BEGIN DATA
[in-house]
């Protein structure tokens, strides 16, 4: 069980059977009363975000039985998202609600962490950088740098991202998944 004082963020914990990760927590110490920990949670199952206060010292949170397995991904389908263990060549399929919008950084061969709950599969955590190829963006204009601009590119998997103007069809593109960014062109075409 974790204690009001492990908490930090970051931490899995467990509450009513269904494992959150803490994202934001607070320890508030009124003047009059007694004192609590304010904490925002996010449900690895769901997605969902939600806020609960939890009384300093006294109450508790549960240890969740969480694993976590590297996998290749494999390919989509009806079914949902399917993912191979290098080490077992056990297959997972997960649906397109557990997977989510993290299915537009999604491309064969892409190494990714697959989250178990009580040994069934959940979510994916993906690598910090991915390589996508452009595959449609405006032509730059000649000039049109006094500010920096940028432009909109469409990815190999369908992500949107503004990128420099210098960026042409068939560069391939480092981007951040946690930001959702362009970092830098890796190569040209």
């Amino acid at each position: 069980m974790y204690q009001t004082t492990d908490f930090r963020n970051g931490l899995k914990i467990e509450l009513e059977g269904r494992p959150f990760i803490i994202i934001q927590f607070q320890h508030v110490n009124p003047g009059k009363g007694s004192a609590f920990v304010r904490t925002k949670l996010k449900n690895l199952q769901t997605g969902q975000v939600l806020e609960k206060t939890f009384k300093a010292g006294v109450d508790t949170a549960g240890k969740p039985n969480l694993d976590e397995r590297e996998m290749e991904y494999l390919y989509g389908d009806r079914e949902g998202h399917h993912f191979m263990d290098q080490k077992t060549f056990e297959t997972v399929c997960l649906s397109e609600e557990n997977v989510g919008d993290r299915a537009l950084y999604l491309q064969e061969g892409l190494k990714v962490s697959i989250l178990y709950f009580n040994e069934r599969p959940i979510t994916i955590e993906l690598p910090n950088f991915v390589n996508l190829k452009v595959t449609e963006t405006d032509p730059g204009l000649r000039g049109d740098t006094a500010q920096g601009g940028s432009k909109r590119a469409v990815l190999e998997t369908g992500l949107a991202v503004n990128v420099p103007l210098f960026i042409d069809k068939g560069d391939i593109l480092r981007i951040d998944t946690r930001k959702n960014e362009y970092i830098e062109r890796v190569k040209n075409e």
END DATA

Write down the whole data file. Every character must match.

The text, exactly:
[in-house]
């Protein structure tokens, strides 16, 4: 069980059977009363975000039985998202609600962490950088740098991202998944 004082963020914990990760927590110490920990949670199952206060010292949170397995991904389908263990060549399929919008950084061969709950599969955590190829963006204009601009590119998997103007069809593109960014062109075409 974790204690009001492990908490930090970051931490899995467990509450009513269904494992959150803490994202934001607070320890508030009124003047009059007694004192609590304010904490925002996010449900690895769901997605969902939600806020609960939890009384300093006294109450508790549960240890969740969480694993976590590297996998290749494999390919989509009806079914949902399917993912191979290098080490077992056990297959997972997960649906397109557990997977989510993290299915537009999604491309064969892409190494990714697959989250178990009580040994069934959940979510994916993906690598910090991915390589996508452009595959449609405006032509730059000649000039049109006094500010920096940028432009909109469409990815190999369908992500949107503004990128420099210098960026042409068939560069391939480092981007951040946690930001959702362009970092830098890796190569040209």
């Amino acid at each position: 069980m974790y204690q009001t004082t492990d908490f930090r963020n970051g931490l899995k914990i467990e509450l009513e059977g269904r494992p959150f990760i803490i994202i934001q927590f607070q320890h508030v110490n009124p003047g009059k009363g007694s004192a609590f920990v304010r904490t925002k949670l996010k449900n690895l199952q769901t997605g969902q975000v939600l806020e609960k206060t939890f009384k300093a010292g006294v109450d508790t949170a549960g240890k969740p039985n969480l694993d976590e397995r590297e996998m290749e991904y494999l390919y989509g389908d009806r079914e949902g998202h399917h993912f191979m263990d290098q080490k077992t060549f056990e297959t997972v399929c997960l649906s397109e609600e557990n997977v989510g919008d993290r299915a537009l950084y999604l491309q064969e061969g892409l190494k990714v962490s697959i989250l178990y709950f009580n040994e069934r599969p959940i979510t994916i955590e993906l690598p910090n950088f991915v390589n996508l190829k452009v595959t449609e963006t405006d032509p730059g204009l000649r000039g049109d740098t006094a500010q920096g601009g940028s432009k909109r590119a469409v990815l190999e998997t369908g992500l949107a991202v503004n990128v420099p103007l210098f960026i042409d069809k068939g560069d391939i593109l480092r981007i951040d998944t946690r930001k959702n960014e362009y970092i830098e062109r890796v190569k040209n075409e």